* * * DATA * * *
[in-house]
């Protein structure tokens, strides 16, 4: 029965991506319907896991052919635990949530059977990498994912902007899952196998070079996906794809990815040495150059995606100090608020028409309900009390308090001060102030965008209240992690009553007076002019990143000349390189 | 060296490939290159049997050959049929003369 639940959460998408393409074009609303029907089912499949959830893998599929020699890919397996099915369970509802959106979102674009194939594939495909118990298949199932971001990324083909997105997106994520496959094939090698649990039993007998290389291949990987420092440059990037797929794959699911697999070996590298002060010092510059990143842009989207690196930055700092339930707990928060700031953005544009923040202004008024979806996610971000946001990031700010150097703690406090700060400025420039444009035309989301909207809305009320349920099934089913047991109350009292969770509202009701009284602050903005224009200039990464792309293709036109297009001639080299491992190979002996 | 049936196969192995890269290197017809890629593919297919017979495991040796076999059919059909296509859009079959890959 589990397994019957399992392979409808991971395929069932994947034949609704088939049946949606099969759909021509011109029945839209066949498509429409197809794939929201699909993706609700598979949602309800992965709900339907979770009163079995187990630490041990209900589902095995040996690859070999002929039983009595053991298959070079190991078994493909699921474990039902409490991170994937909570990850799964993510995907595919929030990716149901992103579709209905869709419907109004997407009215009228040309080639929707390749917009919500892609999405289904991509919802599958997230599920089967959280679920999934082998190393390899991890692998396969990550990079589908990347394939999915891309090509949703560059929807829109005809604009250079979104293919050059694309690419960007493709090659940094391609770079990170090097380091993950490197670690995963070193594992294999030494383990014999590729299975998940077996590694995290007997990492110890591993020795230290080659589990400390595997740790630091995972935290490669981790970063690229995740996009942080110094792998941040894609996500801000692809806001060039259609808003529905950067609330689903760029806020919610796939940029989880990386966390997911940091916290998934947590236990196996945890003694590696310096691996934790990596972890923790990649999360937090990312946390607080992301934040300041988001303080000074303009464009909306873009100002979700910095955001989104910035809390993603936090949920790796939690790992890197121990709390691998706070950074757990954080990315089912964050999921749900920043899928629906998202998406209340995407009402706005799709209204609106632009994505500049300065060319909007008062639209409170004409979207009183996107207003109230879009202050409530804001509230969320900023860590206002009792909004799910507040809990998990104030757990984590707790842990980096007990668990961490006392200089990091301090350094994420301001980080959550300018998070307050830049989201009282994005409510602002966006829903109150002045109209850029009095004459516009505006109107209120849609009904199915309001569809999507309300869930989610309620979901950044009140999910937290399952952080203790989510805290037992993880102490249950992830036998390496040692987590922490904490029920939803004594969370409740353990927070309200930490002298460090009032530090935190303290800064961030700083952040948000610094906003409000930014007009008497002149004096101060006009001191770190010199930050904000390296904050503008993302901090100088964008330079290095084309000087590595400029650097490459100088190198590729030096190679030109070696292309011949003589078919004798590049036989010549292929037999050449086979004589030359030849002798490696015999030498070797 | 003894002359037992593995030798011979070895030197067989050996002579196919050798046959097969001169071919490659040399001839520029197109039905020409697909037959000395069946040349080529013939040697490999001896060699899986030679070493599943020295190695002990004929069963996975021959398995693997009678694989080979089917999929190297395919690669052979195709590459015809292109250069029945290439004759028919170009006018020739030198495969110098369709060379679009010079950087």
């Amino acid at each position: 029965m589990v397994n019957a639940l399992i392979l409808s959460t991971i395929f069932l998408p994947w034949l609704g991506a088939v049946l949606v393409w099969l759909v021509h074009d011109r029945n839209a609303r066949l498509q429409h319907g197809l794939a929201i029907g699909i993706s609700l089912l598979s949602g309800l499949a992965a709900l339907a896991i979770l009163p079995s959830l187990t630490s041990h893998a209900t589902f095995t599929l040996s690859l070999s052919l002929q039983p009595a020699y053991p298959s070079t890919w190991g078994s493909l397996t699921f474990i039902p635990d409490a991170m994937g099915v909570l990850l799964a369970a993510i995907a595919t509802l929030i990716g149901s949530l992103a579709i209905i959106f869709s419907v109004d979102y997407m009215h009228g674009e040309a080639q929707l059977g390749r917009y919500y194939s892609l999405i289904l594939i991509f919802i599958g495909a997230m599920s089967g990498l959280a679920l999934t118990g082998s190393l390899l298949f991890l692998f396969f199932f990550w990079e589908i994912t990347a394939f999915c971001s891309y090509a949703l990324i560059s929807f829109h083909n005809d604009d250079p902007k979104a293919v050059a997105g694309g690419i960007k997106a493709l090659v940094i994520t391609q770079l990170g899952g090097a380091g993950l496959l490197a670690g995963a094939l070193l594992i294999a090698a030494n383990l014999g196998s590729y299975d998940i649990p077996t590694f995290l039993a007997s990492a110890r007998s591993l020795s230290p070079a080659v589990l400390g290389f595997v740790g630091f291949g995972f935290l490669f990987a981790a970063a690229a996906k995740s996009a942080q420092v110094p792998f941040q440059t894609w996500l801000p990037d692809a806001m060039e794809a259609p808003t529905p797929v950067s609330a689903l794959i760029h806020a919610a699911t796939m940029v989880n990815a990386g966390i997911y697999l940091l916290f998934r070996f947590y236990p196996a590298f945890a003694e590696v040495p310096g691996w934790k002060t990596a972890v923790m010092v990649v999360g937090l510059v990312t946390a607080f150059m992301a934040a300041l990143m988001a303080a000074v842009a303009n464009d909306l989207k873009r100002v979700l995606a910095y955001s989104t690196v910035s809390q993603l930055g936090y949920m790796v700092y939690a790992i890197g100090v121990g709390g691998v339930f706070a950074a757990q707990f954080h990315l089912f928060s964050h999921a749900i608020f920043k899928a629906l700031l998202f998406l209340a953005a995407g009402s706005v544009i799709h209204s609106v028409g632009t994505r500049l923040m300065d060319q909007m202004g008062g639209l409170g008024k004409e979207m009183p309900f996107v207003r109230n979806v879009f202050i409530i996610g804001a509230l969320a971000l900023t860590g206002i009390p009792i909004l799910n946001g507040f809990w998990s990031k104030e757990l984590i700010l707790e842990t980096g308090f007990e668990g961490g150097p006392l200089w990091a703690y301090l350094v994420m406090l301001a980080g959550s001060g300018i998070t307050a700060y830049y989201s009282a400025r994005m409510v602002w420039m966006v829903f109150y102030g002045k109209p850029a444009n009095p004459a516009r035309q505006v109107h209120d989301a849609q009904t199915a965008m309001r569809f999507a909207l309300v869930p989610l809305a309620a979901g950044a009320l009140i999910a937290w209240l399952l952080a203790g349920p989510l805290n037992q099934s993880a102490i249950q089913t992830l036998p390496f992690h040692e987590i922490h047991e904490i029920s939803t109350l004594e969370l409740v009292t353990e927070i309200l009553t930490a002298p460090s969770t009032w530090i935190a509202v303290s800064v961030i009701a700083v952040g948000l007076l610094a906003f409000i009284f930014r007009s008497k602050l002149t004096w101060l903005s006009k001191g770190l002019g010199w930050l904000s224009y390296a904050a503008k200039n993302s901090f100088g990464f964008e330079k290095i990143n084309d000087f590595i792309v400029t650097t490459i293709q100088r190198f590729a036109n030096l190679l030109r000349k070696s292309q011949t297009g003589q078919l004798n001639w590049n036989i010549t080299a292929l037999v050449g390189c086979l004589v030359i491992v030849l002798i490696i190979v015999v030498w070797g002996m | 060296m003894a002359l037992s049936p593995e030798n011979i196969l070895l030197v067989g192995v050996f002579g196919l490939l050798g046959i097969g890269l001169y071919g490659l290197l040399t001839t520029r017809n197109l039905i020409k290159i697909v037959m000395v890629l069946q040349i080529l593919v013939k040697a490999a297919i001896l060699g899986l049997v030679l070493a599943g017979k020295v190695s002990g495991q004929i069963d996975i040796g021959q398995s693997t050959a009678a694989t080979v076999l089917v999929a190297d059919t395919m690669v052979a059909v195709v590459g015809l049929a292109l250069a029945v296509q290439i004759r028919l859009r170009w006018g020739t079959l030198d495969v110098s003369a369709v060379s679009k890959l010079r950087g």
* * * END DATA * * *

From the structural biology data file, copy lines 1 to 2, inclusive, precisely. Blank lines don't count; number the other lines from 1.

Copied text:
[in-house]
């Protein structure tokens, strides 16, 4: 029965991506319907896991052919635990949530059977990498994912902007899952196998070079996906794809990815040495150059995606100090608020028409309900009390308090001060102030965008209240992690009553007076002019990143000349390189 | 060296490939290159049997050959049929003369 639940959460998408393409074009609303029907089912499949959830893998599929020699890919397996099915369970509802959106979102674009194939594939495909118990298949199932971001990324083909997105997106994520496959094939090698649990039993007998290389291949990987420092440059990037797929794959699911697999070996590298002060010092510059990143842009989207690196930055700092339930707990928060700031953005544009923040202004008024979806996610971000946001990031700010150097703690406090700060400025420039444009035309989301909207809305009320349920099934089913047991109350009292969770509202009701009284602050903005224009200039990464792309293709036109297009001639080299491992190979002996 | 049936196969192995890269290197017809890629593919297919017979495991040796076999059919059909296509859009079959890959 589990397994019957399992392979409808991971395929069932994947034949609704088939049946949606099969759909021509011109029945839209066949498509429409197809794939929201699909993706609700598979949602309800992965709900339907979770009163079995187990630490041990209900589902095995040996690859070999002929039983009595053991298959070079190991078994493909699921474990039902409490991170994937909570990850799964993510995907595919929030990716149901992103579709209905869709419907109004997407009215009228040309080639929707390749917009919500892609999405289904991509919802599958997230599920089967959280679920999934082998190393390899991890692998396969990550990079589908990347394939999915891309090509949703560059929807829109005809604009250079979104293919050059694309690419960007493709090659940094391609770079990170090097380091993950490197670690995963070193594992294999030494383990014999590729299975998940077996590694995290007997990492110890591993020795230290080659589990400390595997740790630091995972935290490669981790970063690229995740996009942080110094792998941040894609996500801000692809806001060039259609808003529905950067609330689903760029806020919610796939940029989880990386966390997911940091916290998934947590236990196996945890003694590696310096691996934790990596972890923790990649999360937090990312946390607080992301934040300041988001303080000074303009464009909306873009100002979700910095955001989104910035809390993603936090949920790796939690790992890197121990709390691998706070950074757990954080990315089912964050999921749900920043899928629906998202998406209340995407009402706005799709209204609106632009994505500049300065060319909007008062639209409170004409979207009183996107207003109230879009202050409530804001509230969320900023860590206002009792909004799910507040809990998990104030757990984590707790842990980096007990668990961490006392200089990091301090350094994420301001980080959550300018998070307050830049989201009282994005409510602002966006829903109150002045109209850029009095004459516009505006109107209120849609009904199915309001569809999507309300869930989610309620979901950044009140999910937290399952952080203790989510805290037992993880102490249950992830036998390496040692987590922490904490029920939803004594969370409740353990927070309200930490002298460090009032530090935190303290800064961030700083952040948000610094906003409000930014007009008497002149004096101060006009001191770190010199930050904000390296904050503008993302901090100088964008330079290095084309000087590595400029650097490459100088190198590729030096190679030109070696292309011949003589078919004798590049036989010549292929037999050449086979004589030359030849002798490696015999030498070797 | 003894002359037992593995030798011979070895030197067989050996002579196919050798046959097969001169071919490659040399001839520029197109039905020409697909037959000395069946040349080529013939040697490999001896060699899986030679070493599943020295190695002990004929069963996975021959398995693997009678694989080979089917999929190297395919690669052979195709590459015809292109250069029945290439004759028919170009006018020739030198495969110098369709060379679009010079950087």